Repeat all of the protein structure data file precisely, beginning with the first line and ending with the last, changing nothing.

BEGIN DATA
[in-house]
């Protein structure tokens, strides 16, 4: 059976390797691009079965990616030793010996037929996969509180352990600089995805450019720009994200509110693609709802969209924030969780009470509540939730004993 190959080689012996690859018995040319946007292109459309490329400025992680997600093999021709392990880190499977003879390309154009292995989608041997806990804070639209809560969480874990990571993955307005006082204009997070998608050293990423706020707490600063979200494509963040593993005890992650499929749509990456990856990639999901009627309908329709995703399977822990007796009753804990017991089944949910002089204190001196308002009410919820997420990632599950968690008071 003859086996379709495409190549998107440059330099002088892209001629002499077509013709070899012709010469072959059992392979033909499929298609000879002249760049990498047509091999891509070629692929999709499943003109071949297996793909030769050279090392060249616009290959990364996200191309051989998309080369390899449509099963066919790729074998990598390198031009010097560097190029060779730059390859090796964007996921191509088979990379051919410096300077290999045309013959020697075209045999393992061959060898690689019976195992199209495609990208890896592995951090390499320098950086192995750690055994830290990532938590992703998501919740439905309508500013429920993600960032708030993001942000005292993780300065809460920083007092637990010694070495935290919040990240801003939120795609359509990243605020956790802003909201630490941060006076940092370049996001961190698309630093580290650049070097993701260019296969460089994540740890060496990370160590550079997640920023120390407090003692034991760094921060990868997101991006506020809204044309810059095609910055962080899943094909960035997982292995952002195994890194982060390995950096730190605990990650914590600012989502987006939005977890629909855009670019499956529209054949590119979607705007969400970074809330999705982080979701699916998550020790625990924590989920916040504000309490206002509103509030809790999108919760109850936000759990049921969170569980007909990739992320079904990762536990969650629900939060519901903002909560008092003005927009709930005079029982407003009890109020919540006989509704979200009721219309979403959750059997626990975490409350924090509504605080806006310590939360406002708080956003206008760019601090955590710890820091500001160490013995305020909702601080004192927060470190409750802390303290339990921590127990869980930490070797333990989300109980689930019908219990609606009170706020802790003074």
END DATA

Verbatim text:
[in-house]
């Protein structure tokens, strides 16, 4: 059976390797691009079965990616030793010996037929996969509180352990600089995805450019720009994200509110693609709802969209924030969780009470509540939730004993 190959080689012996690859018995040319946007292109459309490329400025992680997600093999021709392990880190499977003879390309154009292995989608041997806990804070639209809560969480874990990571993955307005006082204009997070998608050293990423706020707490600063979200494509963040593993005890992650499929749509990456990856990639999901009627309908329709995703399977822990007796009753804990017991089944949910002089204190001196308002009410919820997420990632599950968690008071 003859086996379709495409190549998107440059330099002088892209001629002499077509013709070899012709010469072959059992392979033909499929298609000879002249760049990498047509091999891509070629692929999709499943003109071949297996793909030769050279090392060249616009290959990364996200191309051989998309080369390899449509099963066919790729074998990598390198031009010097560097190029060779730059390859090796964007996921191509088979990379051919410096300077290999045309013959020697075209045999393992061959060898690689019976195992199209495609990208890896592995951090390499320098950086192995750690055994830290990532938590992703998501919740439905309508500013429920993600960032708030993001942000005292993780300065809460920083007092637990010694070495935290919040990240801003939120795609359509990243605020956790802003909201630490941060006076940092370049996001961190698309630093580290650049070097993701260019296969460089994540740890060496990370160590550079997640920023120390407090003692034991760094921060990868997101991006506020809204044309810059095609910055962080899943094909960035997982292995952002195994890194982060390995950096730190605990990650914590600012989502987006939005977890629909855009670019499956529209054949590119979607705007969400970074809330999705982080979701699916998550020790625990924590989920916040504000309490206002509103509030809790999108919760109850936000759990049921969170569980007909990739992320079904990762536990969650629900939060519901903002909560008092003005927009709930005079029982407003009890109020919540006989509704979200009721219309979403959750059997626990975490409350924090509504605080806006310590939360406002708080956003206008760019601090955590710890820091500001160490013995305020909702601080004192927060470190409750802390303290339990921590127990869980930490070797333990989300109980689930019908219990609606009170706020802790003074």